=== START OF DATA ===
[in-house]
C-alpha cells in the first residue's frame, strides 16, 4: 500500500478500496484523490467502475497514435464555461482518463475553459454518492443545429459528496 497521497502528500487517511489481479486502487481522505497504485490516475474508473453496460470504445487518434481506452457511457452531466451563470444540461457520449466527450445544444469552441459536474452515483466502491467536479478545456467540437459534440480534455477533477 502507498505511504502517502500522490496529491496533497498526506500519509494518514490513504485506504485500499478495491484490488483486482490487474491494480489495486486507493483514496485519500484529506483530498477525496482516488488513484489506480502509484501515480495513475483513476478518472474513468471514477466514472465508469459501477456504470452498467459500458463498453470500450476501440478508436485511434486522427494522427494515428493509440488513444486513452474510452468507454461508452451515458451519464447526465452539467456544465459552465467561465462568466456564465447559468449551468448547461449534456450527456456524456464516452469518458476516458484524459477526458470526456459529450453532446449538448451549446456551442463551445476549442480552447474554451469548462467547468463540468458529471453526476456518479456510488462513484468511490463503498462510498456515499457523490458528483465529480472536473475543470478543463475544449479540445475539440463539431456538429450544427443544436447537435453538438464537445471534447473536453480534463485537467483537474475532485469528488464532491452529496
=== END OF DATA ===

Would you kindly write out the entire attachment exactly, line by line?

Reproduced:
[in-house]
C-alpha cells in the first residue's frame, strides 16, 4: 500500500478500496484523490467502475497514435464555461482518463475553459454518492443545429459528496 497521497502528500487517511489481479486502487481522505497504485490516475474508473453496460470504445487518434481506452457511457452531466451563470444540461457520449466527450445544444469552441459536474452515483466502491467536479478545456467540437459534440480534455477533477 502507498505511504502517502500522490496529491496533497498526506500519509494518514490513504485506504485500499478495491484490488483486482490487474491494480489495486486507493483514496485519500484529506483530498477525496482516488488513484489506480502509484501515480495513475483513476478518472474513468471514477466514472465508469459501477456504470452498467459500458463498453470500450476501440478508436485511434486522427494522427494515428493509440488513444486513452474510452468507454461508452451515458451519464447526465452539467456544465459552465467561465462568466456564465447559468449551468448547461449534456450527456456524456464516452469518458476516458484524459477526458470526456459529450453532446449538448451549446456551442463551445476549442480552447474554451469548462467547468463540468458529471453526476456518479456510488462513484468511490463503498462510498456515499457523490458528483465529480472536473475543470478543463475544449479540445475539440463539431456538429450544427443544436447537435453538438464537445471534447473536453480534463485537467483537474475532485469528488464532491452529496